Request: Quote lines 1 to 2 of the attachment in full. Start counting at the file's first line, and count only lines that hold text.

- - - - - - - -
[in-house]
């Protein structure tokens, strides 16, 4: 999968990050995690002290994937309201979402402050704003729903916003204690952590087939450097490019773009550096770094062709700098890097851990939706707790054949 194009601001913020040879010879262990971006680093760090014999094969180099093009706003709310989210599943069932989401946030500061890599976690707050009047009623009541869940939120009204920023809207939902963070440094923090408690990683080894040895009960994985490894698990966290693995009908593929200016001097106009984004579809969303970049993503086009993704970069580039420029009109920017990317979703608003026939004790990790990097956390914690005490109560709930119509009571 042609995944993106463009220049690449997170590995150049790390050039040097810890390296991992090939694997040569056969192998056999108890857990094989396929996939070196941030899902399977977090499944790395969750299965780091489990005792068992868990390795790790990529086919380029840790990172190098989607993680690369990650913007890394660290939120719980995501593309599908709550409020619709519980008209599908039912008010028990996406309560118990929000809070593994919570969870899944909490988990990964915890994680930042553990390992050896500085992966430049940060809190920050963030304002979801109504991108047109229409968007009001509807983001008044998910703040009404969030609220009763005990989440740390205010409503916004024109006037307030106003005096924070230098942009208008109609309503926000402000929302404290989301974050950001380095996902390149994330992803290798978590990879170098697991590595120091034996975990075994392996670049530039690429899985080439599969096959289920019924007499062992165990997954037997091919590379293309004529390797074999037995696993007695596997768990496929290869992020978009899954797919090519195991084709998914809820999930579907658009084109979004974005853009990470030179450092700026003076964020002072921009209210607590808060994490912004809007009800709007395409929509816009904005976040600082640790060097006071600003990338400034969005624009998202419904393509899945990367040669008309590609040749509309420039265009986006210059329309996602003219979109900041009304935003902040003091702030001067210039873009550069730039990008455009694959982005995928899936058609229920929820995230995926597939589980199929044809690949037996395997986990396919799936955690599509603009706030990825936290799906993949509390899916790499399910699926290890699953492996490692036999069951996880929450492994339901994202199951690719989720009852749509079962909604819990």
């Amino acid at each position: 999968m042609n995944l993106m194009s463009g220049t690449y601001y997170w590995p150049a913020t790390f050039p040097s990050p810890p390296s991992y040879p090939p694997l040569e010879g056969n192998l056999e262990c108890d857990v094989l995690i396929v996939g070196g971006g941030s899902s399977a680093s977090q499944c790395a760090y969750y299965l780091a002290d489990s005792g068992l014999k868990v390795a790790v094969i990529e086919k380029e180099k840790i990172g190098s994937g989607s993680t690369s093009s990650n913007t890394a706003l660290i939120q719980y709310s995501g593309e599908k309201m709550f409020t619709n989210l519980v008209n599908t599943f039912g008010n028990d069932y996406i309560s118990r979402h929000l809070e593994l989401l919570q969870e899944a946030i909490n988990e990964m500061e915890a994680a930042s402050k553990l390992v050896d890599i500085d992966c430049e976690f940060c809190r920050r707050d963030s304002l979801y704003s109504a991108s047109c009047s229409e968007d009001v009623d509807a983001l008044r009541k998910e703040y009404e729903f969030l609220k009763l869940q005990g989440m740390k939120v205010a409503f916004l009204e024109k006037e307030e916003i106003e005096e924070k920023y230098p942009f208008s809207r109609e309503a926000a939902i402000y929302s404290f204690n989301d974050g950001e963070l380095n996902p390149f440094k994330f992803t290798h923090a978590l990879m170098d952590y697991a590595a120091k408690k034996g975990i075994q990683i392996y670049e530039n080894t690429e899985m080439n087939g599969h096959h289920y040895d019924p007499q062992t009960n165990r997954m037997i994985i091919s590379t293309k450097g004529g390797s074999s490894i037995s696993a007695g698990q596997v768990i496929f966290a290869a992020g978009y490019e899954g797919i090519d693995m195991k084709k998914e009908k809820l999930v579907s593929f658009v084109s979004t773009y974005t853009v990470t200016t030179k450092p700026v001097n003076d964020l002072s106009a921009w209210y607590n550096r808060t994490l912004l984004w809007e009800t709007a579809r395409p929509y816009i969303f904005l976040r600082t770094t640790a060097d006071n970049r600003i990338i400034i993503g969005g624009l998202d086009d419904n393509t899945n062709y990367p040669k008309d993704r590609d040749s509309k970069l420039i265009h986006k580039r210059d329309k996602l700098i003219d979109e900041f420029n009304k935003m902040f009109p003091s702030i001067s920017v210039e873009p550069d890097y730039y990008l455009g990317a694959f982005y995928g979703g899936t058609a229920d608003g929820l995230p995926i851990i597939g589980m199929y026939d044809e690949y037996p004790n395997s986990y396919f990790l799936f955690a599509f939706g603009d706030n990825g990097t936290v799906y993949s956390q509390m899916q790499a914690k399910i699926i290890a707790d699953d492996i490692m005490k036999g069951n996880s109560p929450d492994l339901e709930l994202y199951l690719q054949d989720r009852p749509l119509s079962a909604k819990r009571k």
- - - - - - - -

[in-house]
């Protein structure tokens, strides 16, 4: 999968990050995690002290994937309201979402402050704003729903916003204690952590087939450097490019773009550096770094062709700098890097851990939706707790054949 194009601001913020040879010879262990971006680093760090014999094969180099093009706003709310989210599943069932989401946030500061890599976690707050009047009623009541869940939120009204920023809207939902963070440094923090408690990683080894040895009960994985490894698990966290693995009908593929200016001097106009984004579809969303970049993503086009993704970069580039420029009109920017990317979703608003026939004790990790990097956390914690005490109560709930119509009571 042609995944993106463009220049690449997170590995150049790390050039040097810890390296991992090939694997040569056969192998056999108890857990094989396929996939070196941030899902399977977090499944790395969750299965780091489990005792068992868990390795790790990529086919380029840790990172190098989607993680690369990650913007890394660290939120719980995501593309599908709550409020619709519980008209599908039912008010028990996406309560118990929000809070593994919570969870899944909490988990990964915890994680930042553990390992050896500085992966430049940060809190920050963030304002979801109504991108047109229409968007009001509807983001008044998910703040009404969030609220009763005990989440740390205010409503916004024109006037307030106003005096924070230098942009208008109609309503926000402000929302404290989301974050950001380095996902390149994330992803290798978590990879170098697991590595120091034996975990075994392996670049530039690429899985080439599969096959289920019924007499062992165990997954037997091919590379293309004529390797074999037995696993007695596997768990496929290869992020978009899954797919090519195991084709998914809820999930579907658009084109979004974005853009990470030179450092700026003076964020002072921009209210607590808060994490912004809007009800709007395409929509816009904005976040600082640790060097006071600003990338400034969005624009998202419904393509899945990367040669008309590609040749509309420039265009986006210059329309996602003219979109900041009304935003902040003091702030001067210039873009550069730039990008455009694959982005995928899936058609229920929820995230995926597939589980199929044809690949037996395997986990396919799936955690599509603009706030990825936290799906993949509390899916790499399910699926290890699953492996490692036999069951996880929450492994339901994202199951690719989720009852749509079962909604819990």